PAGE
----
Think about all that in relation to Houston and the Pavilion. Let's pick an upcoming concert and apply Geiger's rhetorical questions -- say, the Kid Rock show on July 23. Lawn tickets are $28 -- not too bad, compared to some others; John Mayer is asking $35.50, Sting and Annie Lennox $38, Dave Matthews $39.50. But here come Geiger's "sundry add-ons." Ticketmaster tacks on its usual $7 "convenience charge" to each ticket and its usual $4.15 "order processing charge" for the entire order. (And these fees are nonrefundable -- even if the Kid dies before the show, you're out $18.15.) The Pavilion demands another ten bucks for parking, or $12.30 if you let Ticketmaster handle it -- they get a 23 percent markup. And in this case, alone among the shows this summer season, you would also have to pay a seven-buck-per-ducat "facility fee" to the Pavilion. (After all, it's Kid Rock we're talking about -- there will probably be more puke slicks to mop up than usual.)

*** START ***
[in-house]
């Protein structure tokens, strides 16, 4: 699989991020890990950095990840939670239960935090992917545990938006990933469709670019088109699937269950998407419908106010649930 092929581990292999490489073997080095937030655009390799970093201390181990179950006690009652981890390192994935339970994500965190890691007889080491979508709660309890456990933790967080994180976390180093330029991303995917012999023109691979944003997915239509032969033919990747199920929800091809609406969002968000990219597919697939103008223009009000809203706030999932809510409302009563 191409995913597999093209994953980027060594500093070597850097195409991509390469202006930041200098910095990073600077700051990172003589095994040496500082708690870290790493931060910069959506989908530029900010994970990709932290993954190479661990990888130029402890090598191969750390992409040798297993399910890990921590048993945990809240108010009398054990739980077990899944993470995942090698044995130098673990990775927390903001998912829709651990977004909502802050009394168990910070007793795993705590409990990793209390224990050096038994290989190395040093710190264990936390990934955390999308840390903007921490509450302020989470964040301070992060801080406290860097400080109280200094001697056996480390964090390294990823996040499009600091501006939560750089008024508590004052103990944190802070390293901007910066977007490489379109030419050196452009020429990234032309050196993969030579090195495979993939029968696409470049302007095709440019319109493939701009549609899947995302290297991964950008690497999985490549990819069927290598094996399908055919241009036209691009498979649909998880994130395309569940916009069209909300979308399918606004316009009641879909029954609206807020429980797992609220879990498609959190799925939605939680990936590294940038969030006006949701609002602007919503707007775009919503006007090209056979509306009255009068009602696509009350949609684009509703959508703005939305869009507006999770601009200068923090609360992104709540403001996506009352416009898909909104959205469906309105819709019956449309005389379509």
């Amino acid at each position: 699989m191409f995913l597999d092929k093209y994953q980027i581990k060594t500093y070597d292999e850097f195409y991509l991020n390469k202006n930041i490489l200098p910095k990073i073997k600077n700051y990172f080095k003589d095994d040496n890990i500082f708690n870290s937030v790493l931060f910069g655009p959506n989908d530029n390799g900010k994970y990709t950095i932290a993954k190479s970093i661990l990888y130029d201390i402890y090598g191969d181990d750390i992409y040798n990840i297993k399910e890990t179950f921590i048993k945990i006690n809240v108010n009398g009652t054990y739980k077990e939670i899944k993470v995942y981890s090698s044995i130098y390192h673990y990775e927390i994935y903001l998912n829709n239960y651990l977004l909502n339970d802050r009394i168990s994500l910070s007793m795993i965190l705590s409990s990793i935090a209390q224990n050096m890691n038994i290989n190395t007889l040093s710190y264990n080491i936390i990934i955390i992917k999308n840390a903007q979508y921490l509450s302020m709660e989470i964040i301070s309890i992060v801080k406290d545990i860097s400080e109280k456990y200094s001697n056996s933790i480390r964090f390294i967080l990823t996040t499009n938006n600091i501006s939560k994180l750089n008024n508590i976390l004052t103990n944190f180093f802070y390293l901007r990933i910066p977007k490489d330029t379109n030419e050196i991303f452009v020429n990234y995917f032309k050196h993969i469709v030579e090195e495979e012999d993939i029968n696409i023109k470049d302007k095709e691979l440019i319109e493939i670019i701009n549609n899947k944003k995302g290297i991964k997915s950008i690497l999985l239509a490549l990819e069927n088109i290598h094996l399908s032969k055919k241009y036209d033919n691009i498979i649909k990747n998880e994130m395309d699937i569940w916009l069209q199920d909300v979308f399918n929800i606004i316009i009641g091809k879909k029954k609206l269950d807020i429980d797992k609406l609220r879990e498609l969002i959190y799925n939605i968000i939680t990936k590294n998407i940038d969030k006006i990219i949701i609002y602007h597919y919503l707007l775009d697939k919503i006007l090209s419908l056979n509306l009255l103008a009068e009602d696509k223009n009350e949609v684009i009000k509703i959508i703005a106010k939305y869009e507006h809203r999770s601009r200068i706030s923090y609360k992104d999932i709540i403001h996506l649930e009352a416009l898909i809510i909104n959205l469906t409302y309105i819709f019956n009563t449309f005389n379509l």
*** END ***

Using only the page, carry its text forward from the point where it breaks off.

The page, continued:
So let's say you plan to take a date to go see the Kid. That's $56 for two tickets, plus $42.15 in fees, of which Ticketmaster takes $18.15 and the Woodlands folks $24. Ring-ring, that's $98.15, please, all before your first expensive beer or soggy nacho.

Of course, you could pocket Ticketmaster's share by picking up your tickets at the box office, but unless you're an extreme masochist who enjoys traffic on I-45 and can take a couple of hours off during their office hours (10 a.m.-5 p.m. Mondays-Fridays), it's unlikely you will. After all, the Mitchell Pavilion is a full 30 miles of treacherous, traffic-clogged interstate from downtown, and much farther from Sugar Land and Pearland. At the end of all that driving and time off work, you'd still be stuck with the Pavilion's $24 worth of surcharges. And what does a 60-mile round-trip cost in gas these days?